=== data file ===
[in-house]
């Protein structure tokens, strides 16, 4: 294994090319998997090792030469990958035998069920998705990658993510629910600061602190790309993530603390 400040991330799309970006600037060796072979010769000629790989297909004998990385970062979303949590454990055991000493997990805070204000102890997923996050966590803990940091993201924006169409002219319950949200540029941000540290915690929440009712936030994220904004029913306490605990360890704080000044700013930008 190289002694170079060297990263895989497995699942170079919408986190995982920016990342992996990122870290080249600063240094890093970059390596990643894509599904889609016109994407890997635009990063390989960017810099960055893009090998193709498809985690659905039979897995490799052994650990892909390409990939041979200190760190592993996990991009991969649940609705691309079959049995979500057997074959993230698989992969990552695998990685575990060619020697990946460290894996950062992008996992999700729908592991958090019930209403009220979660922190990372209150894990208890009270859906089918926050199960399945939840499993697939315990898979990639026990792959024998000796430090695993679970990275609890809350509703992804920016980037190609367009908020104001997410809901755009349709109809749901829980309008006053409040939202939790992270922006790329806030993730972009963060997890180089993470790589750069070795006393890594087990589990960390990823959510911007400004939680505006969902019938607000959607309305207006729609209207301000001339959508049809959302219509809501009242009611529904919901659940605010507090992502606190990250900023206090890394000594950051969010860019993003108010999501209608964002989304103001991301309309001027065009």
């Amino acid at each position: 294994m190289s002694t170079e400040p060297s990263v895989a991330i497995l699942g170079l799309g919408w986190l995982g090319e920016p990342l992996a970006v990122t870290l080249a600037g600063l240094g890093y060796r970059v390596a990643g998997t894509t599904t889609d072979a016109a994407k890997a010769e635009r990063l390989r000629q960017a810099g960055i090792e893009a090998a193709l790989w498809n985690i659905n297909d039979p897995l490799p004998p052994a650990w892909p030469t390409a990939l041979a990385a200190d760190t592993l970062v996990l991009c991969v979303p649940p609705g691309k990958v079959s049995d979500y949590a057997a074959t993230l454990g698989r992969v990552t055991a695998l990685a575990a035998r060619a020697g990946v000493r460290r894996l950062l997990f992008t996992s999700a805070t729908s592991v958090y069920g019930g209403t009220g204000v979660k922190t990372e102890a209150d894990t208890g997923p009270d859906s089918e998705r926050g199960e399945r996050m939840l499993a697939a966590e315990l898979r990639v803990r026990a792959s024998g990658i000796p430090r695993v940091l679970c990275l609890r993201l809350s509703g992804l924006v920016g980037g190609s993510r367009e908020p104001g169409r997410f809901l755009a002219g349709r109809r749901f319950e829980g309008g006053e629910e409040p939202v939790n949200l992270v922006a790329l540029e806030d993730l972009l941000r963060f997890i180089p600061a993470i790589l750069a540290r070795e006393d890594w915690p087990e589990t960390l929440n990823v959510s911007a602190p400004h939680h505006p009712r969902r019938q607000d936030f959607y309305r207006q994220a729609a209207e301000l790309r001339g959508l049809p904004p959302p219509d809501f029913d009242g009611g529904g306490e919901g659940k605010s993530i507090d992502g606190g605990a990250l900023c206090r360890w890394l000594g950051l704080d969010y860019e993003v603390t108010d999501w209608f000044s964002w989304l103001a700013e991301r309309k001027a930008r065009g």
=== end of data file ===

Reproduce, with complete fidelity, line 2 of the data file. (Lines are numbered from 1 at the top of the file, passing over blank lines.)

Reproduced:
């Protein structure tokens, strides 16, 4: 294994090319998997090792030469990958035998069920998705990658993510629910600061602190790309993530603390 400040991330799309970006600037060796072979010769000629790989297909004998990385970062979303949590454990055991000493997990805070204000102890997923996050966590803990940091993201924006169409002219319950949200540029941000540290915690929440009712936030994220904004029913306490605990360890704080000044700013930008 190289002694170079060297990263895989497995699942170079919408986190995982920016990342992996990122870290080249600063240094890093970059390596990643894509599904889609016109994407890997635009990063390989960017810099960055893009090998193709498809985690659905039979897995490799052994650990892909390409990939041979200190760190592993996990991009991969649940609705691309079959049995979500057997074959993230698989992969990552695998990685575990060619020697990946460290894996950062992008996992999700729908592991958090019930209403009220979660922190990372209150894990208890009270859906089918926050199960399945939840499993697939315990898979990639026990792959024998000796430090695993679970990275609890809350509703992804920016980037190609367009908020104001997410809901755009349709109809749901829980309008006053409040939202939790992270922006790329806030993730972009963060997890180089993470790589750069070795006393890594087990589990960390990823959510911007400004939680505006969902019938607000959607309305207006729609209207301000001339959508049809959302219509809501009242009611529904919901659940605010507090992502606190990250900023206090890394000594950051969010860019993003108010999501209608964002989304103001991301309309001027065009």